Routing Tables in Computer Network

Today, we will learn about routing tables in a computer network. But, before moving ahead, let’s see what a router is.

What is a Router?

A router, as the name suggests, performs the routing of a data packet. It uses routing algorithms to transfer a data packet from a source to its destination between computer networks. In other words, a router connects different networks. For example, we can use routers to establish a connection between two cities. Then, using them, we can easily send the data from one city to another.

What does a Router do?

The router checks the packet content when it arrives. A data packet contains information such as origin IP address, destination IP address, and next-hop address, etc. The router checks the data packet’s destination IP address and decides the interface to forward the packet. It does that by using the routing table.

Routing Table (Routing Information Base (RIB))

It is a data table that contains a set of rules to determine the routing of a packet. It has routing entries that have the information of known routes of networks.

Routing Table Fields

Each entry contains the following fields:

  • The destination IP address or the network ID.
  • The subnet mask of the network. (netmask)
  • The IP address of the next-hop, which is the address of the gateway or the next station to which a packet gets forwarded on its way from source to destination.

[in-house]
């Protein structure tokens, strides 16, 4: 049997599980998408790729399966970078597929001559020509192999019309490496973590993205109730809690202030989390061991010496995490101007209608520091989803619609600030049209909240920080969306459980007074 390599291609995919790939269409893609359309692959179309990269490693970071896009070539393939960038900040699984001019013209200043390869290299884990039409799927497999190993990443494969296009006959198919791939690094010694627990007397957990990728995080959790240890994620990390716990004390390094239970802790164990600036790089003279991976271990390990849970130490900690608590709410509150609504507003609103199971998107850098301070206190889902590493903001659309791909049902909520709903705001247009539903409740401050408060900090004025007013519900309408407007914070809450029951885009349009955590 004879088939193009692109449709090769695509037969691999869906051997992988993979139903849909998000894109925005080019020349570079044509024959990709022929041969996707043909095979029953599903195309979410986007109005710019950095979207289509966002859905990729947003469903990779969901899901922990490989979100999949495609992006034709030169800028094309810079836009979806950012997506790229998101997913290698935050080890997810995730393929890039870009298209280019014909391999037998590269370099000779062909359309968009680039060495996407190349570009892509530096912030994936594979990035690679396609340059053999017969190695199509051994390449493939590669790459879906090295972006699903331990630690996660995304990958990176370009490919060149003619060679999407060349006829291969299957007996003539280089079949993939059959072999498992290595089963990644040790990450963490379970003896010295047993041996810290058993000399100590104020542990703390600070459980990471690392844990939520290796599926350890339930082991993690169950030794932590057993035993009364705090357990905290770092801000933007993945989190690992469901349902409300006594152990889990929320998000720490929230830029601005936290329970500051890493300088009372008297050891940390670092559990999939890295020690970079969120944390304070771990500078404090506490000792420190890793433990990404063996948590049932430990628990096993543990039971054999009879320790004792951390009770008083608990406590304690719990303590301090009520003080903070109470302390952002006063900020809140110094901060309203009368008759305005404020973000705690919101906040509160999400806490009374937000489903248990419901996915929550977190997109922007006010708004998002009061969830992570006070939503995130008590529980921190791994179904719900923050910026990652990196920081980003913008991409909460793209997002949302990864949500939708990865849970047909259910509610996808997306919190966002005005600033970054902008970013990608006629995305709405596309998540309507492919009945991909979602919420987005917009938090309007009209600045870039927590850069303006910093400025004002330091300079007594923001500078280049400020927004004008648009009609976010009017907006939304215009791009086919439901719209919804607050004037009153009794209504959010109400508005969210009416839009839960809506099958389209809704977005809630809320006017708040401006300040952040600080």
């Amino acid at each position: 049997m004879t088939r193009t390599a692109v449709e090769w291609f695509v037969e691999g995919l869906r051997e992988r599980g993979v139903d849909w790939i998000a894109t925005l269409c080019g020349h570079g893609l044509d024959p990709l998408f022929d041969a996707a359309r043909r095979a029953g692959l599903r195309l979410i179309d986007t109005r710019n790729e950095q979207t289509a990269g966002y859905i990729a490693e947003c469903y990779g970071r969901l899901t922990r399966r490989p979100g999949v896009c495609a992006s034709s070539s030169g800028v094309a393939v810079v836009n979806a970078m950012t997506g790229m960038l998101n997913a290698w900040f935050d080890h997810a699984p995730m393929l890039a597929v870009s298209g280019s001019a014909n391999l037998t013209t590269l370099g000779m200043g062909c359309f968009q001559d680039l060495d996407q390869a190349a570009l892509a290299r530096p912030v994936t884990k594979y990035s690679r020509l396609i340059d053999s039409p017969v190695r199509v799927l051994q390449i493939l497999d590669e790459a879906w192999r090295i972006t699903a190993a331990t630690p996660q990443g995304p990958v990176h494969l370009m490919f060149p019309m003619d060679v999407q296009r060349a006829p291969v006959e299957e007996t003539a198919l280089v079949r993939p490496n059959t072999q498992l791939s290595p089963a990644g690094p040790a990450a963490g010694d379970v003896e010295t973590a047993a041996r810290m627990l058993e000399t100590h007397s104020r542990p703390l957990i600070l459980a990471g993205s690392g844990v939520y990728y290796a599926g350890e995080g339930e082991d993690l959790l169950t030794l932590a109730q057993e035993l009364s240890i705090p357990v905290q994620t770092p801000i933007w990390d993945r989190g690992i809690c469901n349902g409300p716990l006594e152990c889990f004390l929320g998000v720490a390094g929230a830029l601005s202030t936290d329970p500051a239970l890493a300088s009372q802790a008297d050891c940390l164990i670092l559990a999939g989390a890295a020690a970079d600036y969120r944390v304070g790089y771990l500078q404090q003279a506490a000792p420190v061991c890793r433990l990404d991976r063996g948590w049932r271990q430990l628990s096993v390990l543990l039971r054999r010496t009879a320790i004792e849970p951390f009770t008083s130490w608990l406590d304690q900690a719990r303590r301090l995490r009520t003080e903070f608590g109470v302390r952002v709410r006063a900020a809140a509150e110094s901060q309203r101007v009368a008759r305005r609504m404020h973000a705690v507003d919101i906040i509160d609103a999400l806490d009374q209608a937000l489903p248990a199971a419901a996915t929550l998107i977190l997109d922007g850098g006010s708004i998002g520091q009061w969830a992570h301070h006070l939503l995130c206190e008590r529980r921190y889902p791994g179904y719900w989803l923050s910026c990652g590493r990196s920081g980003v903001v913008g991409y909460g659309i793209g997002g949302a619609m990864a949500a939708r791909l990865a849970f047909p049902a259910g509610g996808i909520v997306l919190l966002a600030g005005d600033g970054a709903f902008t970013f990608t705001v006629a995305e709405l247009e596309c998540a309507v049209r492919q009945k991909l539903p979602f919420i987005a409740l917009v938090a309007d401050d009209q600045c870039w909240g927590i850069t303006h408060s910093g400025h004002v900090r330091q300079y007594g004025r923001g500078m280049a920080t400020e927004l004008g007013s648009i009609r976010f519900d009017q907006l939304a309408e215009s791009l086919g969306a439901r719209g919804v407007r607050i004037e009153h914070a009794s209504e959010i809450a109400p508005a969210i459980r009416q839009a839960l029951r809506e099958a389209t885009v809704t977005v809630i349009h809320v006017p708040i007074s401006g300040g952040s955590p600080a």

• The outgoing interface on which the data packet should get routed out when it gets forwarded to the next hop or destination.
  • Routing metrics assigned to each available IP route to help the router choose the most optimal path among others to reach a destination. For example, the metric can represent link speed, time delays, and hop count (count of routers (hops) in the path to the destination).

Router Determination Process

When a packet arrives at a router, it checks its destination IP address to find where the packet should be forwarded. Specifically, it performs the bitwise AND operation between the packet’s destination IP address and the subnet mask of each entry in the routing table. Then, it compares each result with the corresponding destination IP address in the routing table. Following cases may arise:

  • If the packet’s destination IP address gets matched with only one destination IP address in the routing table, there is no conflict, and it gets forwarded on the corresponding interface.
  • If there are multiple matches, the packet gets forwarded to an interface whose entry has the largest subnet mask.
  • Otherwise, the packet gets forwarded on the interface corresponding to the default gateway. A default gateway is a path that a router uses to forward a packet when it does not know the packet’s destination address. Its destination IP address is 0.0.0.0 and subnet mask is also 0.0.0.0.

Examples

Let’s take some examples. Consider the routing table of a router that contains one entry for the default gateway and three other entries.

DestinationSubnet MaskInterface
192.168.56.0255.255.255.0A
192.168.56.1255.255.255.255B
192.168.56.255255.255.255.255C
DefaultD

Example I